Saying “I ROCK” with co-founder, Hilken Mancini
We are all given this opportunity at some point in our lives- to look at status quo and say “No Thanks.”
Often, to help bring awareness to the discussion of music education for our youth on a global level, (something I am extremely passionate about) you have to have the quote above running through your veins. Not in an effort to defy, but with a mission to inspire. Like the definition of the word “punk”, your drive is fast-moving and your voice is loud. You lead by example. Your intent is delightfully aggressive because you want one thing — to share the power of the art-form that has been such a guiding light to you.
Enter Girls Rock Campaign Boston. Started by Hilken Mancini (Fuzzy, The Count Me Outs, Shepherdess, The Monsieurs) and Nora Allen Wiles in 2010. GRCB is a foundation aimed to empower girls to believe in themselves by providing a supportive community that fosters self-expression, confidence, and collaboration through musical education and performance. Whether it’s performing in the darkest of punk clubs in the corner of the country or taking the center field stage at Fenway Park opening for Foo Fighters, Mancini not only educates such females on the beauty and self-expression available to them in this outlet, she literally exemplifies it.
I am thrilled to have had this recent discussion with Mancini who, here, passionately takes us inside the past, present and future world of Girls Rock.
What is your background, what led you to Girls Rock Campaign Boston?
Co-founder Nora Allen Wiles and I built Girls Rock Boston from the ground up. I had been playing music in Boston since I was 18 years old when I moved here to go to The Boston Conservatory. I just always wanted to write my own music and do my own thing. I got signed to Atlantic Records when me and my best friend at the time started a band called Fuzzy in 1992 or so. We coincidentally shared the same drummer — of the Lemonheads- so when they started doing well it sort of helped us. When they went on tour we got to use their practice space and write songs and stuff, and sometimes go on tour with them. By 22 yrs of age I was signed to Atlantic Records in the Band Fuzzy and touring with Dinosaur Jr. in ’94.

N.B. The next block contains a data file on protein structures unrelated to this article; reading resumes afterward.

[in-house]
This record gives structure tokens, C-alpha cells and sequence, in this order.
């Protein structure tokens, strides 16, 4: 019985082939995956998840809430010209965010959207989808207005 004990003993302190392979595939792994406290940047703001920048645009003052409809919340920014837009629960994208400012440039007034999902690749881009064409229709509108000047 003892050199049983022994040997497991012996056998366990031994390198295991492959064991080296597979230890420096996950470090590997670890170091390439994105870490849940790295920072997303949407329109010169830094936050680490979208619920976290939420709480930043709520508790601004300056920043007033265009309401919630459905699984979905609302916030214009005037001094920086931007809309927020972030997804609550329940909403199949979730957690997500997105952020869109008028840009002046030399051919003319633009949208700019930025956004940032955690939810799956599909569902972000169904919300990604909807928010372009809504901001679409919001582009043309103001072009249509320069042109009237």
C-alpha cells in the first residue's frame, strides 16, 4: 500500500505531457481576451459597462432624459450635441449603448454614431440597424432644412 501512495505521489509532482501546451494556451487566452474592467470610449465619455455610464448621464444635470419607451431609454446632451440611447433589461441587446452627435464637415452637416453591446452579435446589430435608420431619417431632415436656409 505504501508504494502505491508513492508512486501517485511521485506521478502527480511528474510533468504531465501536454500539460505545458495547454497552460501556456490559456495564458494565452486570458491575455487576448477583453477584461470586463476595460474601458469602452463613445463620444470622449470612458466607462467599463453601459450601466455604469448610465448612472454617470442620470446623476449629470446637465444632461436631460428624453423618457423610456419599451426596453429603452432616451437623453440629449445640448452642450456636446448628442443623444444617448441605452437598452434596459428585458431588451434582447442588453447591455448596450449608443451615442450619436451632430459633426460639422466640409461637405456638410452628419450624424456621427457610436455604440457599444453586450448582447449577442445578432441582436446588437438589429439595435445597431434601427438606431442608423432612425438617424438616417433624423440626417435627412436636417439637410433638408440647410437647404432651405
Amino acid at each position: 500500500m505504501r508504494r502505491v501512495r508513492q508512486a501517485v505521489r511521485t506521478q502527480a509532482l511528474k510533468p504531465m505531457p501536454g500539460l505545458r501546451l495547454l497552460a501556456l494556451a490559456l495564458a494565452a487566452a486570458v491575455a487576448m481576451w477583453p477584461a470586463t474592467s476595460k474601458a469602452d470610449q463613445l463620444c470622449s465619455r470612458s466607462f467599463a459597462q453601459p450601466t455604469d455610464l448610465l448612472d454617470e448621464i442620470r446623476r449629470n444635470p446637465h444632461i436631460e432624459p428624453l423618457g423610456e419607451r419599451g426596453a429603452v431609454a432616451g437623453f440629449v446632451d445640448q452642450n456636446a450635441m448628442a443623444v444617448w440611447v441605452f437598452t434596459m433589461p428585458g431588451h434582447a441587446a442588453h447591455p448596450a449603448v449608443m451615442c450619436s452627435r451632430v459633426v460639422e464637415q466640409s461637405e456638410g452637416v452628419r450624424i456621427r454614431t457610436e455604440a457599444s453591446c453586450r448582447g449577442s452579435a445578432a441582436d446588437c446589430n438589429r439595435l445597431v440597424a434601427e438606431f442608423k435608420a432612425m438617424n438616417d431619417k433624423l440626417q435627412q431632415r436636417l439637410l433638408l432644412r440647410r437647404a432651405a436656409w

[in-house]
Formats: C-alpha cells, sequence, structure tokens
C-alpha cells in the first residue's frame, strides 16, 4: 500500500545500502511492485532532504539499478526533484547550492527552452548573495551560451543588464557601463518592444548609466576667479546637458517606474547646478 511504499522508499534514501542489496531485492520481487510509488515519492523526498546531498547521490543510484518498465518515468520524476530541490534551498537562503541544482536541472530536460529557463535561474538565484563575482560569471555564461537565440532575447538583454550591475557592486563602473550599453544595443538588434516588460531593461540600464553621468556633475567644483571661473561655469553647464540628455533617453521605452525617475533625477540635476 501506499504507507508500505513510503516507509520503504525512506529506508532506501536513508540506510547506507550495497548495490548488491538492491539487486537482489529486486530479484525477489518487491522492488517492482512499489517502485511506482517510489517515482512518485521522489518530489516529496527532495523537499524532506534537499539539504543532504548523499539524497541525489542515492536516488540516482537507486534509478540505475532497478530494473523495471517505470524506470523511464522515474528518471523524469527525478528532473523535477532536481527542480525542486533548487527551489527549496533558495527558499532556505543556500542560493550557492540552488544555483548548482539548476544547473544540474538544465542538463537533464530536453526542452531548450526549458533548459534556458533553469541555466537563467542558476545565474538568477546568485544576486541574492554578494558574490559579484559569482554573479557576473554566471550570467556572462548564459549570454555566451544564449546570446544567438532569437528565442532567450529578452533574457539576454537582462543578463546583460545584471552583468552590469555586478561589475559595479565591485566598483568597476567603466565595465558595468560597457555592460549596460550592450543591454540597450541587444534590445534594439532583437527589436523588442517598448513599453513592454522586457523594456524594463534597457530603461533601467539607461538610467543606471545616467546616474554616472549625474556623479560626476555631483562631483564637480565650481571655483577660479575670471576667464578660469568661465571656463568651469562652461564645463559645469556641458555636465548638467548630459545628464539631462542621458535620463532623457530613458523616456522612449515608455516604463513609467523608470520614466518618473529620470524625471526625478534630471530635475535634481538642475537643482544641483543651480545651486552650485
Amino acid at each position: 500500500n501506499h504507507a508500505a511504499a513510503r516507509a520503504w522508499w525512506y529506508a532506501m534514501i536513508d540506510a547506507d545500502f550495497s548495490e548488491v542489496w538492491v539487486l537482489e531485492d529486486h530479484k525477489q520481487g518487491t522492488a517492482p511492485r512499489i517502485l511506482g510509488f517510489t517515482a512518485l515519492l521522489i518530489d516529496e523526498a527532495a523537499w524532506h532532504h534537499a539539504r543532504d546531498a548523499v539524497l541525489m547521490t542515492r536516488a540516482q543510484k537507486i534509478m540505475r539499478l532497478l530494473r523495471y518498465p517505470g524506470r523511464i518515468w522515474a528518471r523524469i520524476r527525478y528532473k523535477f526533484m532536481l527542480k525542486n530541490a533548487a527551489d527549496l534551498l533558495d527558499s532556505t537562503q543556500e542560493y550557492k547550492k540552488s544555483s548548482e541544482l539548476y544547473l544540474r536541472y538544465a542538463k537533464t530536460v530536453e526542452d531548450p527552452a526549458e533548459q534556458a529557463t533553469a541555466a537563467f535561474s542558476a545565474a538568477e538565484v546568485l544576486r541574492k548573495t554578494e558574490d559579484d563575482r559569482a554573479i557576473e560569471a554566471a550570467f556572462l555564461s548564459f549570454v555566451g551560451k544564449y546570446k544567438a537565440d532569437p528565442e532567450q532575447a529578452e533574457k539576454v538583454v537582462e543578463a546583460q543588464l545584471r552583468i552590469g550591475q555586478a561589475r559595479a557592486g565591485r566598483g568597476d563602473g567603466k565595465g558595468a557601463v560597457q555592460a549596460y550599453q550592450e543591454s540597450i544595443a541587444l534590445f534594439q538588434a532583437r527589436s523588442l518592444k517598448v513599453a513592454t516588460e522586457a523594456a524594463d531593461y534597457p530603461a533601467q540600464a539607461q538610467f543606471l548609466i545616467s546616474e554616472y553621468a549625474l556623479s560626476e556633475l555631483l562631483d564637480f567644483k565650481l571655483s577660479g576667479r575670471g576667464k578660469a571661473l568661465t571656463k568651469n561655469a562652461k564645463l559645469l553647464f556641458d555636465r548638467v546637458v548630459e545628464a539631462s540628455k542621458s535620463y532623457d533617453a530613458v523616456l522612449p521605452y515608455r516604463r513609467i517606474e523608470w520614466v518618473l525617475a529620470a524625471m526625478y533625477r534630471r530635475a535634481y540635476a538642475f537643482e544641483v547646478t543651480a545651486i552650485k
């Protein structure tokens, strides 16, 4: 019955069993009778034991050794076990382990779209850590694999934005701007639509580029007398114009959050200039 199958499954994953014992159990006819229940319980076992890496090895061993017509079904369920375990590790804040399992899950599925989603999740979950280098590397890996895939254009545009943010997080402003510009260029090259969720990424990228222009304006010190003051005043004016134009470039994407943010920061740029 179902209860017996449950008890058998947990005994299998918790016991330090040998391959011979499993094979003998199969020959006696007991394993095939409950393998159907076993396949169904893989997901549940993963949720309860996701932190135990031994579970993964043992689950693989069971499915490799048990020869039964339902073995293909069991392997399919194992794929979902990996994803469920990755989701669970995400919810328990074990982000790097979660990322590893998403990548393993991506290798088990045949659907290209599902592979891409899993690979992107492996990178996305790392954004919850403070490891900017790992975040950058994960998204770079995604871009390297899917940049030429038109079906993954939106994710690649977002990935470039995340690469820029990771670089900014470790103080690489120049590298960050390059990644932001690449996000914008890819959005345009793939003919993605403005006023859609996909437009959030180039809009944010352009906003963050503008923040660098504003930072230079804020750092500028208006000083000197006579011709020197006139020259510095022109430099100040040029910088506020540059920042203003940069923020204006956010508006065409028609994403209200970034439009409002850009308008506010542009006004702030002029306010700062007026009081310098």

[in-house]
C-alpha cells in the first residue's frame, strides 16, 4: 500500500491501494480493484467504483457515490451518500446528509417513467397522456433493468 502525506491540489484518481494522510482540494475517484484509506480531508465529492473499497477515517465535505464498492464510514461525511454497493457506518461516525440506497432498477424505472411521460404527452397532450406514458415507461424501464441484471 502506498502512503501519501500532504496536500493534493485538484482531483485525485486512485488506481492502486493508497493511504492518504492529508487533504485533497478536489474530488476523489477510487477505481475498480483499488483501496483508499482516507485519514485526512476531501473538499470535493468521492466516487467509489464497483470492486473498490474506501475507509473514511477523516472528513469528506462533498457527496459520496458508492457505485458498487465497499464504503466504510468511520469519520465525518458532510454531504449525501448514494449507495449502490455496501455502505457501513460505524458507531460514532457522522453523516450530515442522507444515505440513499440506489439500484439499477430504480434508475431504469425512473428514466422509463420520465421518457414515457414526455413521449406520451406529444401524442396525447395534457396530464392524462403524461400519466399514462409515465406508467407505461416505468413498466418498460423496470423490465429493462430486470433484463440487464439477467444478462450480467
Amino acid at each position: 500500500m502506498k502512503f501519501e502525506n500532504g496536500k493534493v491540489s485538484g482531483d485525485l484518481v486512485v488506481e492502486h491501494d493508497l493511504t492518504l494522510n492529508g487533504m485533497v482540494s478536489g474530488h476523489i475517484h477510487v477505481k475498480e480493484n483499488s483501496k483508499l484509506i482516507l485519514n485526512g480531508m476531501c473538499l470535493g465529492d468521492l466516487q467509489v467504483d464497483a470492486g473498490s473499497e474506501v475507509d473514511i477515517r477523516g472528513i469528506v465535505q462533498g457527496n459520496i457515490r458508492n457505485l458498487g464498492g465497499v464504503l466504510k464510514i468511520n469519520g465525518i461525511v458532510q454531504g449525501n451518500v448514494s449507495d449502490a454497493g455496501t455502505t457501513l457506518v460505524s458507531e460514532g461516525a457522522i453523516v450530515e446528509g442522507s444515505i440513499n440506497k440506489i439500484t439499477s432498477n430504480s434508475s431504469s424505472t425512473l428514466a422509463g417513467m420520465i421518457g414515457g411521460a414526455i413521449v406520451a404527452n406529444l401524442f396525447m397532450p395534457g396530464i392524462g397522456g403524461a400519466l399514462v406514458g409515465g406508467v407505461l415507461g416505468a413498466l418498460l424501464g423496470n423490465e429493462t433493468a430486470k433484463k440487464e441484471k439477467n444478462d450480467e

In 2000, I was dropped by my label and it was hard to get signed again — or get a publishing deal unless you wanted to move to NY or LA and I didn’t- so I created Punk Rock Aerobics as a different sort of project — while I still wrote music and put out records on smaller labels ( I was in The Count Me Outs w/Mark Peretta of Deluxe Folk Implosion and Chris Colbourn Of Buffalo Tom). At that point I just played a lot of music and toured Punk Rock Aerobics when we got a book deal. I still sometimes do classes as fundraisers for Girls Rock.